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How to update Azure DevOps Service Principal connection once expired

When you use Azure DevOps to deploy your projects you can connect it to Azure via different methods. The most convenient type of service connection is `Azure Resource Manager using service principal authentication`.

This type of connection creates application in your Azure Active Directory which is used as a Service Principal. Then for this application secret is generated, so Azure DevOps can connect to Azure. This secret token is expiring from time to time. The default time to live is 2 years but it may vary.

Once the secret is expired you will get this type of error when trying to deploy your code to Azure:

##[error]Error: Failed to get resource ID for resource type 'Microsoft.Web/Sites' and resource name 'XXX'. Error: Could not fetch access token for Azure. Verify if the Service Principal used is valid and not expired. For more information refer https://aka.ms/azureappservicedeploytsg
Error during deployment once secret for Service Principal expired.
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Setup Grafana email notification via SendGrid SMTP (also for Bitnami Grafana)

Setup API Key on SendGrid

  1. Go to your SendGrid account and go to API Keys section.
  2. Add new API Key with, at least, Mail Send permission.
  3. Copy generated API Key. Your key should start with SG.

Grafana setup

  1. You have to edit Grafana configuration. Refer to Grafana Configuration documentation on where to find your config file. For Bitnami Grafana distribution you can find it here: /opt/bitnami/grafana/conf/grafana.ini
  2. Look for [smtp] section and either update existing one or add new one
[smtp]
enabled = true
host = smtp.sendgrid.net:587
user = apikey
password = YOUR_SENDGRID_API_KEY
skip_verify = false
from_address = admin@grafana.localhost
from_name = Grafana

3. Restart Grafana: official documentation, Bitnami documentation.

Testing

  1. Go to Alert notification channels (/alerting/notifications)
  2. Create new channel with type email.
  3. Add email address
  4. Hit Test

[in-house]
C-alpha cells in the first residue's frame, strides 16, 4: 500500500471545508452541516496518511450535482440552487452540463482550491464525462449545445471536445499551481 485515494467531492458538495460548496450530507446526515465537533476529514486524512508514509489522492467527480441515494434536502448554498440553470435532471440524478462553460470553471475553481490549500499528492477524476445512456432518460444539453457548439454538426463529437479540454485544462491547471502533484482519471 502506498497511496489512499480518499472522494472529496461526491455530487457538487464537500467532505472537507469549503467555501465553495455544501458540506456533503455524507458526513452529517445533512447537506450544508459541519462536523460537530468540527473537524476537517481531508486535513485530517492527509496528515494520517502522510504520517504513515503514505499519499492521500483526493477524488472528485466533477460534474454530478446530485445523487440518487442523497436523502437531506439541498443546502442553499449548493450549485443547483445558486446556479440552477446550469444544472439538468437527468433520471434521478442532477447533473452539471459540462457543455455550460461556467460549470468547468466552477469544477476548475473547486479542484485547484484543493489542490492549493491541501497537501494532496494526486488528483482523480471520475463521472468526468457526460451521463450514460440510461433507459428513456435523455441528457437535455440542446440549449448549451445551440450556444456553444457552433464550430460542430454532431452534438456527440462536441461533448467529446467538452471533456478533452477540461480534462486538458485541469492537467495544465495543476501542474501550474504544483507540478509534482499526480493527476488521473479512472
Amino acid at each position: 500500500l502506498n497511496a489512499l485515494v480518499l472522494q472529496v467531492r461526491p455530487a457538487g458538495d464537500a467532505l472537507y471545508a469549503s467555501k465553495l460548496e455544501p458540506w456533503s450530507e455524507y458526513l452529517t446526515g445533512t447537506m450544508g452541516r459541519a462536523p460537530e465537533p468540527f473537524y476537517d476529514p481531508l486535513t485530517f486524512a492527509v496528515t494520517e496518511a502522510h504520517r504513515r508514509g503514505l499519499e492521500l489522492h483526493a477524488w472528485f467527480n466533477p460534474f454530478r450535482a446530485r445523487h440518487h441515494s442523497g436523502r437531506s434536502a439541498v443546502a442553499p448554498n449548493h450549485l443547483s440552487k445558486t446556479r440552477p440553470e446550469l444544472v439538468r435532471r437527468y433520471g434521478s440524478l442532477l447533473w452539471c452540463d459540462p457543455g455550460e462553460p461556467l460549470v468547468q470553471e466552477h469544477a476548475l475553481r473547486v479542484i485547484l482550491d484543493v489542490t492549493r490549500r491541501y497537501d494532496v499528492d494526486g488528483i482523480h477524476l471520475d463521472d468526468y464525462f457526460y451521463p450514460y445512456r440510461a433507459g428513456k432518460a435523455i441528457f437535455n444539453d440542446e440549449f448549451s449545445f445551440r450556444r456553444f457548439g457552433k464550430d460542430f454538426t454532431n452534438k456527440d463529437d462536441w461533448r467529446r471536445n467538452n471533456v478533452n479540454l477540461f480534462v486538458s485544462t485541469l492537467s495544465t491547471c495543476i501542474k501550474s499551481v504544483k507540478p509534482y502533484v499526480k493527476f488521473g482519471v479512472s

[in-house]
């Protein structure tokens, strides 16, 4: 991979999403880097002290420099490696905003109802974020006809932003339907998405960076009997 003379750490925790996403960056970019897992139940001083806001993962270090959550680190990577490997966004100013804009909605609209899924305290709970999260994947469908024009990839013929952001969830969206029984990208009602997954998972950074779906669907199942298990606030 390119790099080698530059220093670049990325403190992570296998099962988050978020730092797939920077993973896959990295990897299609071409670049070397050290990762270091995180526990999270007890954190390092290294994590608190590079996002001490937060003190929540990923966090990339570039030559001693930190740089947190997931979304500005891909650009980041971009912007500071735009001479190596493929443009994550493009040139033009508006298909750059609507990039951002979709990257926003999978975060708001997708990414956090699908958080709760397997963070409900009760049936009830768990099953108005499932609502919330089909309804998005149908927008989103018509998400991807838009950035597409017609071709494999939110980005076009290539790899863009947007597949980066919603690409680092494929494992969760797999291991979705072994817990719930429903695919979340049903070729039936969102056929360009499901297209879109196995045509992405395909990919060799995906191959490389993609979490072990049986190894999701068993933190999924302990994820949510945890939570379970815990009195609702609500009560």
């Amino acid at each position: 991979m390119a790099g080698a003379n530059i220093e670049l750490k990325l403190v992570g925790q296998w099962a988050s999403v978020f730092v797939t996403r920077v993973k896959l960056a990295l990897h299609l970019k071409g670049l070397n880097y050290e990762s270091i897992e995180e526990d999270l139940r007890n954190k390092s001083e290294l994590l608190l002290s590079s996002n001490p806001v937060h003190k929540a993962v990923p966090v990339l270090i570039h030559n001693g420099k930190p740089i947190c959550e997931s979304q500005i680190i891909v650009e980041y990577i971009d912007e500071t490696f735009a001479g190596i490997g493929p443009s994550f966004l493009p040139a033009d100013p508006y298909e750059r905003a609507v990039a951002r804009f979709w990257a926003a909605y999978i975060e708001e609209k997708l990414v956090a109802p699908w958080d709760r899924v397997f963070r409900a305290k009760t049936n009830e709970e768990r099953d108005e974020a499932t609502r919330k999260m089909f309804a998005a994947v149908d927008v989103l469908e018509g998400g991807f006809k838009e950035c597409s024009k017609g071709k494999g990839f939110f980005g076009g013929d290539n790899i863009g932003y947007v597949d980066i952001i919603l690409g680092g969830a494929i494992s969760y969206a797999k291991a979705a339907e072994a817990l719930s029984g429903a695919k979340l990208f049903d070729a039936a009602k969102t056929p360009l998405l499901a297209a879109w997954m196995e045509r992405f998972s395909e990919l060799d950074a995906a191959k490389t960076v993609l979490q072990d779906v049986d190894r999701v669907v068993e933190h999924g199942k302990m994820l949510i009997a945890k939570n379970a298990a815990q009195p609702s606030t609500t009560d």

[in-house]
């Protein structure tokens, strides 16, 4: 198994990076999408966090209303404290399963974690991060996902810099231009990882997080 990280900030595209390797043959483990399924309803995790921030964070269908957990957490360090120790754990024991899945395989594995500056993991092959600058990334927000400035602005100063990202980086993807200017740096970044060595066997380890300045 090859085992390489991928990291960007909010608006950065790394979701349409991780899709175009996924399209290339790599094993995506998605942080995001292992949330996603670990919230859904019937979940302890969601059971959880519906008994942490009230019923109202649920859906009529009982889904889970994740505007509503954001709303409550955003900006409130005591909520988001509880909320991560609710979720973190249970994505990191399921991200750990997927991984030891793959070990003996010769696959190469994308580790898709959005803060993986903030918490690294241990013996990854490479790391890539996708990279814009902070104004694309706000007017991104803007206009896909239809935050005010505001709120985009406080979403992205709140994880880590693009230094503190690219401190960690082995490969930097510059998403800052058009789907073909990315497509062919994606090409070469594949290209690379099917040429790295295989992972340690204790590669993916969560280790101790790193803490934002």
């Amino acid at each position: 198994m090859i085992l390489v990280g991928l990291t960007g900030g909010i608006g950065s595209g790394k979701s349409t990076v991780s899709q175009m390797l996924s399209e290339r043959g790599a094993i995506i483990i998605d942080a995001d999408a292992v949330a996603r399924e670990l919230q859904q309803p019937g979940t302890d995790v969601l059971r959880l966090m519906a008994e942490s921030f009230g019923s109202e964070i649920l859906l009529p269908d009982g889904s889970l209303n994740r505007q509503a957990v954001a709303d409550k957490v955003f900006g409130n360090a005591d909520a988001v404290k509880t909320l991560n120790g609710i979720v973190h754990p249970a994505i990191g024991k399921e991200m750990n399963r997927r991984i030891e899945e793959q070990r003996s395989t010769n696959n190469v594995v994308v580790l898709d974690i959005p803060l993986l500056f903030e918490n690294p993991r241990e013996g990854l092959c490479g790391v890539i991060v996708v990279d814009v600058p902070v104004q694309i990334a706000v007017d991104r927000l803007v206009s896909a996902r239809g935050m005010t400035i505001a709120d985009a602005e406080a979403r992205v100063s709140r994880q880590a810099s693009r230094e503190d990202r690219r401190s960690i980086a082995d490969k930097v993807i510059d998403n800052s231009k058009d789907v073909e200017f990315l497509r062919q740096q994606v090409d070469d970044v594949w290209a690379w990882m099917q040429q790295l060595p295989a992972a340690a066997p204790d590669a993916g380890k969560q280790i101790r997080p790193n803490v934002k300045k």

5. You should receive test notification sent by Grafana through SendGrid SMTP sevice!

Few remarks

enabled = true – by default it’s false and then SMTP is disabled.

smtp.sendgrid.net:587 – you can try different ports but this one is recommended by SendGrid here Integrating with the SMTP API.

user – you have to provide apikey as user, otherwise you will end up with 550 Unauthenticated senders not allowed.

skip_verify – in other SMTP servers you may have to set this to true, yet for SendGrid it will cause problems as described in Notification channel Email cannot integrate with Sendgrid.

from_adress – looks like you can put anything you want but I would recommend to put verified email address you have in SendGrid – check the Sender Authentication section.

Links

Grafana configuration reference

550 Unauthenticated senders not allowed error code description.

Integrating with the SMTP API


Azure Log Analytics / Application Insights – search everywhere

If you have Azure Log Analytics or Application Insights, where you have different data sources, like exceptions, requests, traces, customEvents, you may want to search for some certain phrase everywhere, because you don’t know in which data source you should check or in which column.

There is quite handy way of doing that – search in query.

Quick example:

search in (exceptions, requests, traces, customEvents) "ManagedIdentityCredential"

And details in documentation.


Add tag to your build and use it in release pipeline in Azure DevOps

Adding a tag to your build in Azure DevOps is very useful – you can use it later on with releases to accept only builds with certain tags. That comes in handy when you are building a project with many different configurations which you will, later on, deploy via different releases. For example: